A horror/fantasy novel about a rural Appalachian town, whose primary employer is a women's prison, dealing with the global pandemic of sleeping sickness that has affected only women--with terrifying results.
Sleeping Beauties is the first published collaboration between father and son. Whatever the co-writing process might have been, it produced a seamless, scary and satisfying story ... In Sleeping Beauties, the dynamics of male-female relationships are at the core of the disaster. What the men left behind must do is interpret what Aurora means. What caused the outbreak? What happens to the women while they sleep? Will they ever return? And what will happen if they do? ... Sleeping Beauties has myriad subplots, all reverberating with that theme of gender relationships, and a large cast — the character list at the beginning of the book is 3 ½ pages long. But the Kings keep all that machinery running fast and smooth, creating an all-too-credible picture of a world engulfed by a disaster for which absolutely no one is prepared ... Despite its 702 pages, I rushed through it headlong. Next time you're looking for a way to distract yourself from a potentially apocalyptic hurricane, try a totally apocalyptic novel. It worked for me.
...a bulging, colourful epic; a super-sized happy meal, liberally salted with supporting characters and garnished with splashes of arterial ketchup ... In framing small-town America as the microcosm of a single-sex planet, Sleeping Beauties could be the Y-chromosome sibling to Charlotte Perkins Gilman’s Herland, in which three explorers gatecrash a feminist utopia. But devotees of King Sr will find more familiar echoes here, too ... Sleeping Beauties is at its most satisfying during its breakneck opening half, as the crisis takes hold, before the allegorical baggage piles up. One of King Sr’s great strengths as a writer is his mastery of the milieu of small-town USA, his uncanny ability to ventriloquise its inhabitants and keep his myriad pieces in play. His tale only falters when it doubles down on its premise, belatedly introducing a parallel Dooling, a shadow world for the sleeping women that is 'so much better than the old man-driven one' – although even here it manages to redeem itself. The denouement is ambiguous, elegantly open-ended. Assuming the two tribes can be reconciled, one is left with the sense that they are destined to remain at a distance ... perhaps it’s no accident that this epic feels so vital and fresh. Sleeping Beauties comes fuelled by a youthful vigour that King Sr hasn’t shown us in years.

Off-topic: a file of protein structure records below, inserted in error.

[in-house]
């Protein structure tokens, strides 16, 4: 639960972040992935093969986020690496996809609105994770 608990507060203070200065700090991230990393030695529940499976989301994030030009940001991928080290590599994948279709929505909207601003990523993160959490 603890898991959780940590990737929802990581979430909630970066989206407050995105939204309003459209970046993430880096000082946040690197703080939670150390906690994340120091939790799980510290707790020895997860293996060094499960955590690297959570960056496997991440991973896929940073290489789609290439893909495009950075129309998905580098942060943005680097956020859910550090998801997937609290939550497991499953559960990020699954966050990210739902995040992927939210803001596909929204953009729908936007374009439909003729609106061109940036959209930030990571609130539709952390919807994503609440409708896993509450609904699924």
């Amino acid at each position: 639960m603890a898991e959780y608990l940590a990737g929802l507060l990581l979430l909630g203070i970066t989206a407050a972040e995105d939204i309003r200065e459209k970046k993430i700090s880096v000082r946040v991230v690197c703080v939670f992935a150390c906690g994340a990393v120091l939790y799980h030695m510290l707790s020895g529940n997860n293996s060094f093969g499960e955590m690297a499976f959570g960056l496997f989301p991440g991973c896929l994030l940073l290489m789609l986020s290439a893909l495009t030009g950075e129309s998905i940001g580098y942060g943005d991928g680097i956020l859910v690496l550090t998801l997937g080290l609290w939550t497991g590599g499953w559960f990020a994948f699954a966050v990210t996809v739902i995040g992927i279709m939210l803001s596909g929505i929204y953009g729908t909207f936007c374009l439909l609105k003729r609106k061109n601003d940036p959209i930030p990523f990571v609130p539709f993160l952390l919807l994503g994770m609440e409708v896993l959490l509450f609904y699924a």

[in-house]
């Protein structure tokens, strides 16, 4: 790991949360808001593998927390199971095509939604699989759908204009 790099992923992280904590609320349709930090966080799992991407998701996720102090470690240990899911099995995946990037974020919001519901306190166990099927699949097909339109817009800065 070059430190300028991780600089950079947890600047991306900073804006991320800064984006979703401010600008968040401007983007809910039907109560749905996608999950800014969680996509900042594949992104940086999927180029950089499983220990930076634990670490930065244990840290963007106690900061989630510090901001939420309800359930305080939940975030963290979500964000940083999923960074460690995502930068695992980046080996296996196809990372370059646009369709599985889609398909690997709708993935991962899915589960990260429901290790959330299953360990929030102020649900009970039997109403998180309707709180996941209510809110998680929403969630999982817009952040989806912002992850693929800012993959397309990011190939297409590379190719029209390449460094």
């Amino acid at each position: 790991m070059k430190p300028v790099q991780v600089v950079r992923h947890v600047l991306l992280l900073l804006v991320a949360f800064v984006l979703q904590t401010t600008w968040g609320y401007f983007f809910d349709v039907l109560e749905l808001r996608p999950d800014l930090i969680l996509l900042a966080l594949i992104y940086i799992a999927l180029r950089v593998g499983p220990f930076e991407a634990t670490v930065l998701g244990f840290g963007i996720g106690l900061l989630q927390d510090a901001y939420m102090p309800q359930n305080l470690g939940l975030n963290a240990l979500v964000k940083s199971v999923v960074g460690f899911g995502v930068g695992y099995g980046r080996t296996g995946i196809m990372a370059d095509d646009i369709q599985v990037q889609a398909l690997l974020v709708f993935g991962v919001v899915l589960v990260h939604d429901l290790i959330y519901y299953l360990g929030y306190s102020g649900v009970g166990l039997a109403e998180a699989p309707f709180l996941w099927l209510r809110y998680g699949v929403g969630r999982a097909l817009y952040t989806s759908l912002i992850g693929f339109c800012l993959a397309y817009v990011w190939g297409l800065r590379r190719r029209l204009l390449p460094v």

Like Under the Dome, Sleeping Beauties is straightforwardly written. There are no long, dreamy passages in italics here. That’s the good news; the less happy news is that this co-authored book is sleepy in its own right. It too has a lot of characters, but very few of them spring to life, and many of them seem repetitive. Without speculating on what the father-son writing process was like, it feels as though some kind of politesse kept this 700-page book from being usefully tightened ... Sleeping Beauties will inevitably wind up on the screen somehow. Whoever adapts it will have to beef up the characters and deflect attention from the nonthrilling main theme ... What you may well come away thinking is: meh. For a book about resetting gender stereotypes, this one clings surprisingly tightly to them. Women are healers (though there are some tough customers here, thanks to the cast of law enforcers and prison inmates); men are either warriors or jerks who deserve to die. Everyone who survives this story is a little nicer by the time it’s over, but the basics still apply. And for a book that separates the sexes, the sudden impossibility of heterosexual sex goes strangely unnoticed ... Stephen King didn’t become Stephen King by waffling this way.